#30 Haunts for Objects


This pdf from Rite Publishingis 15 pages long, 1 page front cover, 1 page editorial, 2 pages of advertisements and 1 page SRD, leaving 10 pages of content, so let’s check it out!

Following the format of the haunts-books, we are introduced to the thematically-linked haunts by a well-written introduction of Pers Veilborn. After the well-written prose, we are introduced to different types of haunts: The basic concept is expanded upon by introducing a type of haunt which may be triggered by gazing upon it. Advice on chaining haunts together as associated haunts is also provided.

Dolls or similar items which are possessed have been a staple of fantasy and horror literature and movies for quite some time and the addition of haunts to the objects is something that had to be done sooner or later – I’m just glad T.H. Gulliver did it. The haunts we get span the CRs from 1 to 11 and contain mirrors seeking to trap souls, bloodthirsty beds, wardrobes haunted by a conjurer’s wife’s deceased lover – you name the creepy stuff, it’s there!

If you thought cursed items were bad news, wait till you get a taste of haunted ones! Alternatively, the content of this pdf makes for an excellent addition to mansions, haunted castles or really any location inhabited by civilized humanoids you can conceive, adding further twists to your designs. Even better, the little stories of how the haunts came to existence make for neat little adventure hooks and often inspire narratives of their own. Take the unfaithful conjurer’s wife, whose lover was slain by the wizard in her wardrobe via vermin. What if said man’s family is haunted by dreams of crawling death, slowly subverting their collective will to live? (Perhaps via another haunt?) To save them, the haunted wardrobe has to be found and purified, but the unfaithfulness of the conjurer’s wife and his rage-driven murder first have to confirmed. Worse, what if the two are actually the best defence the town has against marauding threats? Depriving the town of the two by meting out justice might spell doom for the settlement…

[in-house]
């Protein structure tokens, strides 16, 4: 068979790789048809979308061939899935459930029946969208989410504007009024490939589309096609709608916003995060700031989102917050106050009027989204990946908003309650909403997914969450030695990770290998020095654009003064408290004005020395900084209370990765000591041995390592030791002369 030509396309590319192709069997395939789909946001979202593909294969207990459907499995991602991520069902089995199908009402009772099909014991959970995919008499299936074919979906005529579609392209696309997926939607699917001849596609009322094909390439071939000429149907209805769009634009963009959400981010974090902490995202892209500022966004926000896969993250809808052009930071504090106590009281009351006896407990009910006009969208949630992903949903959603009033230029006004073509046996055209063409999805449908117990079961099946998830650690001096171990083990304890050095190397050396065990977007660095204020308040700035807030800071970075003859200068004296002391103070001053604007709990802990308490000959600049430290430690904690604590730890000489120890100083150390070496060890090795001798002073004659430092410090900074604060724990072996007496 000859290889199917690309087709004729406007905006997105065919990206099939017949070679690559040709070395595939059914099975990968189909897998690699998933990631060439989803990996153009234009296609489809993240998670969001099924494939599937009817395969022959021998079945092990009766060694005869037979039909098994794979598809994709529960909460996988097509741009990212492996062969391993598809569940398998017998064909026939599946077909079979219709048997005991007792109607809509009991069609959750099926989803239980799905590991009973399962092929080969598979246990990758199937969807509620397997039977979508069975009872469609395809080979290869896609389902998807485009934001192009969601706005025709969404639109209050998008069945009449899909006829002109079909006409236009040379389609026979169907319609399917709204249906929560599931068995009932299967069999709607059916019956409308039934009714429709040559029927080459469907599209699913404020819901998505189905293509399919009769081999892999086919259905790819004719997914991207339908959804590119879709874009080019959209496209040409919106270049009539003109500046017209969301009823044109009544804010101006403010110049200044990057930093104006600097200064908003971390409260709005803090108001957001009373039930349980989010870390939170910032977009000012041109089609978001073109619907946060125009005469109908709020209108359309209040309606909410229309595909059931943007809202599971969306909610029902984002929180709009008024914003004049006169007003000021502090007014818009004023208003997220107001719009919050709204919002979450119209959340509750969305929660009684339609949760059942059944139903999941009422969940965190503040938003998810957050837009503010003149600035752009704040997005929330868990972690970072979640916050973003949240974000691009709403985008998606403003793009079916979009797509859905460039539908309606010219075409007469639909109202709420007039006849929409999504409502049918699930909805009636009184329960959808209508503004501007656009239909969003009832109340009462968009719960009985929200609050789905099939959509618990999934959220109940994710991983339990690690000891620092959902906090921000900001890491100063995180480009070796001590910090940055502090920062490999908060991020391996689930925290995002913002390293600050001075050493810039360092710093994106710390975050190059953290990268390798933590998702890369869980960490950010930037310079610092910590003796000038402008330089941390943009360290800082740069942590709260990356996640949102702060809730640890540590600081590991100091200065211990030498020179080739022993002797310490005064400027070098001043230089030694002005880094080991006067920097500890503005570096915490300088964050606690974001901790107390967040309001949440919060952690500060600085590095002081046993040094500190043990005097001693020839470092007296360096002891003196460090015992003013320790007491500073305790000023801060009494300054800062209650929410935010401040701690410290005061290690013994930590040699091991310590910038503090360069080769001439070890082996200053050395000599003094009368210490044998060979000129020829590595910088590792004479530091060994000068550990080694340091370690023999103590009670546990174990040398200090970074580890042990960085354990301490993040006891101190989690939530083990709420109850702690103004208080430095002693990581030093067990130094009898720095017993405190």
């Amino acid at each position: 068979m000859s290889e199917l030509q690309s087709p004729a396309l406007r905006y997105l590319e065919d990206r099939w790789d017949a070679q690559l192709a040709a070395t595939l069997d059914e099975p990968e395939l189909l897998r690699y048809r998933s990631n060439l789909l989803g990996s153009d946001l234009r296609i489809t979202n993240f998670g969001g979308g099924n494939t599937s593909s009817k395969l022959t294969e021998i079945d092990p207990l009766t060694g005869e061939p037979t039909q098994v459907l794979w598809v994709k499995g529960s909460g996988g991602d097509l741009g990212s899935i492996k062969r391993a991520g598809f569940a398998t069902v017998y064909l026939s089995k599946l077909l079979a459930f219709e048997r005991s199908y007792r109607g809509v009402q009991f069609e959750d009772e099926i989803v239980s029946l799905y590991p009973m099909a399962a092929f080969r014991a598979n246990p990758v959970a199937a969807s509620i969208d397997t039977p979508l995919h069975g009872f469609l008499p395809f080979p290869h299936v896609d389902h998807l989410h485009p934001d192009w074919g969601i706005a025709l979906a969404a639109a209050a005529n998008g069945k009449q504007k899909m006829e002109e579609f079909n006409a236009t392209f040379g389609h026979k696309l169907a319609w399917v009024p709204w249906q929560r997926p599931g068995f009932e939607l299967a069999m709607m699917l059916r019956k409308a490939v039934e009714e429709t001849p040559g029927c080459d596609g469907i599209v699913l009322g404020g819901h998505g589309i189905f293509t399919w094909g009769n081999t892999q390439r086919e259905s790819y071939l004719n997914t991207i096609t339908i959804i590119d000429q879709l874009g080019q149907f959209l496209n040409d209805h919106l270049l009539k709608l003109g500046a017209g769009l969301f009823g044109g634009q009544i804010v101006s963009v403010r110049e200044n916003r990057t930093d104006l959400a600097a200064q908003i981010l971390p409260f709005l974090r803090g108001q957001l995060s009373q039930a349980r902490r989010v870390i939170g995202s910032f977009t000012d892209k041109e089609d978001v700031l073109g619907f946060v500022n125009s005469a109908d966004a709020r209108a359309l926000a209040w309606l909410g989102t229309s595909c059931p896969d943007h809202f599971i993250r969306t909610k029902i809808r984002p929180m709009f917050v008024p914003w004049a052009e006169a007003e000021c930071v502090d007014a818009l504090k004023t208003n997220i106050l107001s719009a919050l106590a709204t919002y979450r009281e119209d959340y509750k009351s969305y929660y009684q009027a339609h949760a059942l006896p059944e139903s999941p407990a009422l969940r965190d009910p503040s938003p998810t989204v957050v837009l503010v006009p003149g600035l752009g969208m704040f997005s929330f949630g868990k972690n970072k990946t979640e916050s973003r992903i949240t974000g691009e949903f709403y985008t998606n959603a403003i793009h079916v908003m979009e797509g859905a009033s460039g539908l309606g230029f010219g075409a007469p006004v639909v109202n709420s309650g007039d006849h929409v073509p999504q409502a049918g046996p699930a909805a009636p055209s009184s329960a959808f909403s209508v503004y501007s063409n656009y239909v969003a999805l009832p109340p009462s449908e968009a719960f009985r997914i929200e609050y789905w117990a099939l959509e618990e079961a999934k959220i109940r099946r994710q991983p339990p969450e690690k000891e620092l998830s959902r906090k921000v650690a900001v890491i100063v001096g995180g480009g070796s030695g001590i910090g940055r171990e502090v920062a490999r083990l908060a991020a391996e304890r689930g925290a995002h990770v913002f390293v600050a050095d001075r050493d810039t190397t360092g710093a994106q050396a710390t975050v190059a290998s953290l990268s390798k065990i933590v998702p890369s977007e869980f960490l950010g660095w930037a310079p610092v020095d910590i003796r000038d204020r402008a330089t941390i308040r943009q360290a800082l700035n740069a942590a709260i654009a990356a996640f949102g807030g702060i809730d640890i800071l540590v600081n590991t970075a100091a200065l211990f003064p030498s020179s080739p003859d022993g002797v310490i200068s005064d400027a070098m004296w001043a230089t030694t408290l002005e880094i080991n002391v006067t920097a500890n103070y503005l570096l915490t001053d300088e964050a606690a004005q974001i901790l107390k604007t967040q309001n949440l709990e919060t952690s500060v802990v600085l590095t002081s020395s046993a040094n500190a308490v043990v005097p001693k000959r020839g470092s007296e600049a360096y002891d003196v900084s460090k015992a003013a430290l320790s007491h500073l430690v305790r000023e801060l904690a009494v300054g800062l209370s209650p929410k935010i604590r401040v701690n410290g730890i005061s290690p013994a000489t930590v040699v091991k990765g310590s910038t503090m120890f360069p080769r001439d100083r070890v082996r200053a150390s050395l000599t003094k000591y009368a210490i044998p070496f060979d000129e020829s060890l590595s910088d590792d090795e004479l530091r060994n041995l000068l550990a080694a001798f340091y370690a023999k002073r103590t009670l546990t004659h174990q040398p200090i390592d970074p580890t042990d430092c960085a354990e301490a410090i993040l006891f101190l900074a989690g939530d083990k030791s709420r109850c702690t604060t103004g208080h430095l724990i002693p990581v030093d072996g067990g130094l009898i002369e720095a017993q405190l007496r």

My personal favourite’s though, are the extremely deadly 3 haunts that make up the “Worm God’s Temple”, a dark and desolate place devoted to a primal and rather cruel spirit and essentially provide a rough frame for a great adventure in combination with the introductory narrative. Even better, the CR 10 Worm God makes for a ready-made villain and mastermind for said encounter/adventure.


Editing and formatting are good – I noticed some asterisks where none should be and a superfluous break along some very minor punctuation errors. Layout adheres to the full-color-2-column standard we know from the free Pathways e-zine and the art, albeit stock, has been expertly compiled to render a coherent and fitting ambience to the pdf. T.H. Gulliver has proven time and again a mastery of haunts and traps and this latest installment is no different, providing excellent content at a very affordable price. However, I do feel that the items, while cool could use further expansion and maintain that 101 of them would have been better than 30, especially due to the quality of the associated haunts. In “#30 Haunts of Ships & Shore”, the hauntings could be easily strung together into a whole adventure by providing a frame-work and more associated options. I would have loved to see something similar to expand upon the worm god’s dread influence. However, I can scarcely hold the quality of the predecessor against this book – it still is an excellent offering that only falls short of my seal of approval due to the minor glitches and said lacking framework. With them, this would be straight 5 + Endzeitgeist-seal of approval. My final verdict will be 4.5 stars and a hearty recommendation, rounded up to 5 plus seal of approval for the purpose of this platform. The only question that remains to me is, when we’ll see a full-blown horror-adventure or “Super-ECS” by T.H. Gulliver – the talent seems to be there…

30 Haunts for Objects is available from:

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